I couldn't make out his full name before. Definitely a French-Canadian.
  8. BFBSM

    BFBSM Very Senior Member

    He, his mother Lottie and three siblings returned to Canada in 1929, when Clement was 16.


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  9. Dutchie1960

    Dutchie1960 Member

    Oh my God, guys, you're the best! Never came to mind he might be an immigrant, thought it was strange he had an American card but served in the Canadian army!
    I'm sure this is the guy I'm looking for, just look at his first name from his signature on the card from Mr Jinks and compare it with the Clement he wrote on my mum's card, exactly the same!

    I do believe he cheated on his wife though, when the war started in 1939 he was already married... Mhh, wonder if my mum knew........
    Anyways, many thanks to Klambie, Mr. Jinks, Canuck, Dave55, BFBSM, dbf and Wobbler for their hard work, much appreciated!
    My next step will be trying to figure out what regiment etc he was in.
    To be continued.......:salut:
  10. canuck

    canuck Closed Account

    Do you know where your Mom lived during this period? That might help narrow down which Canadian units were in the area.
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  11. Wobbler

    Wobbler Well-Known Member

    Thank you for including me in the thanks, Albert, but it’s the others whom you mention that have done all the hard work. I just said hello lol.

    As Diane (dbf) said, his Corps looks to be the RCASC, which is the Royal Canadian Army Service Corps, but I don’t know any more than that. The following are just guesses:

    Could HQI (1?). CDN.CORP possibly mean HQ of the 1 Canadian Corps? With regard to what looks like “Troop. C.”, could it be Corps Troop Company (Composite Company)?

    Are the final three letters C.A.O.? Canadian Army Overseas?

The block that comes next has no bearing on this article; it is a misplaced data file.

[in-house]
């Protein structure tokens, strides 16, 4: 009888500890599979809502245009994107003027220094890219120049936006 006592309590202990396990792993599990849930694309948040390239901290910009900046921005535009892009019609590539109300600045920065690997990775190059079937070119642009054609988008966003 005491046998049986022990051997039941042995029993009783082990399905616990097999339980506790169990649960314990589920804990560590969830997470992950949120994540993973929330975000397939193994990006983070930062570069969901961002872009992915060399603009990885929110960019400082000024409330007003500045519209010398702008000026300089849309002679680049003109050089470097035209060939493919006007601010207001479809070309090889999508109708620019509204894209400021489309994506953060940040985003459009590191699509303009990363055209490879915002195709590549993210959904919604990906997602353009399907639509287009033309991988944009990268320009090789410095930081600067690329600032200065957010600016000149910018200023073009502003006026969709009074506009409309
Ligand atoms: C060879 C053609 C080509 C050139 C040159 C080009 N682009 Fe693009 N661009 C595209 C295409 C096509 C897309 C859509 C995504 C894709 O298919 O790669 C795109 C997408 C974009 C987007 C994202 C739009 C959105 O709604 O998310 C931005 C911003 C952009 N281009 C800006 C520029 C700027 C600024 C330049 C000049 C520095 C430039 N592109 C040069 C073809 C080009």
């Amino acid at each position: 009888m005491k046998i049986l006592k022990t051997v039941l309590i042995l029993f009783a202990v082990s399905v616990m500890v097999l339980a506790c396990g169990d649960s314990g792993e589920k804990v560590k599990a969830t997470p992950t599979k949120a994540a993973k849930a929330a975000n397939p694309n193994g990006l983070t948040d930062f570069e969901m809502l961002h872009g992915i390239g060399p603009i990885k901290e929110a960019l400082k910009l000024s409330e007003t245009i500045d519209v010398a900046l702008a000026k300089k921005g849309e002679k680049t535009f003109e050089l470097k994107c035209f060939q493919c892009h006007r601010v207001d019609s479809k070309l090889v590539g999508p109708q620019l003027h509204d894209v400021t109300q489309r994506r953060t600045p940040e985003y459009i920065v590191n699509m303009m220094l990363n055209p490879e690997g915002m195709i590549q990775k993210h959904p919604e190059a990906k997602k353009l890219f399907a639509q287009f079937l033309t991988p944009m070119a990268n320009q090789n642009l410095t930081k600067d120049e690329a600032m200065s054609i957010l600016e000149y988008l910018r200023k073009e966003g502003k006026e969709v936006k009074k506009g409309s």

I am just guessing and asking questions instead of answering them, Albert, but I’m certainly not an expert like so many members here, so please forgive any errors. :)
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  12. Dutchie1960

    Dutchie1960 Member

    There can be 4 possibilties: She used to live in Maren, a little village near 's-Hertogenbosch with her aunt and uncle because her real parents didn't have enough money to care for her as well, besides her brothers and sisters. I know, bit of a strange story, but that's what she told me years ago.

    Second option would be the village her real parents lived, Wamel, back home for a vacation or something like that.

    Third option can be 's-Hertogenbosch, where she used to work.

    Last option is Oss, also near to 's-Hertogenbosch.
    I've been trying to figure out by email which place was liberated by what country/army, but it takes forever to get an answer.....
    I know Oss was liberated by the English, but perhaps there where Canadians as well for support....
  13. Chris C

    Chris C Canadian Patron

    I do believe CAO = Canadian Army Overseas, as you say.
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  14. Wobbler

    Wobbler Well-Known Member

    Cheers Chris, I got one right at least lol.
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  15. dbf

    dbf Moderatrix MOD

    That's what I also take it to mean - a unit of CRASC attached to HQ 1st Canadian Corps.

    dryan67 is the Canadian WD expert but via TNA and under 1 Canadian Corps, here are links to RCASC War Diaries

    R.C.A.S.C. Tps. | The National Archives
    Reference: WO 179/1698
    Description: R.C.A.S.C. Tps. [heading states HQ 1 Corps]
    Date: 1943 Jan.- Dec.

    R.C.A.S.C. Tps. | The National Archives
    Reference: WO 179/2674
    Description: R.C.A.S.C. Tps.
    Date: 1944 Jan.- Dec.

    R.C.A.S.C. Tps. | The National Archives
    Reference: WO 179/4128
    Description: R.C.A.S.C. Tps.
    Date: 1945 Jan.- July
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  16. Dutchie1960

    Dutchie1960 Member

    Found some pictures taken by civilians during the liberation of Oss. Gonna order them and put them on this site asap. Looks like the English as well as the Canadian were stationed here....
  17. Dutchie1960

    Dutchie1960 Member

    The British 1st and 5th Coldstream Guards were stationed in Oss for sure. Have to wait for the pictures for more details....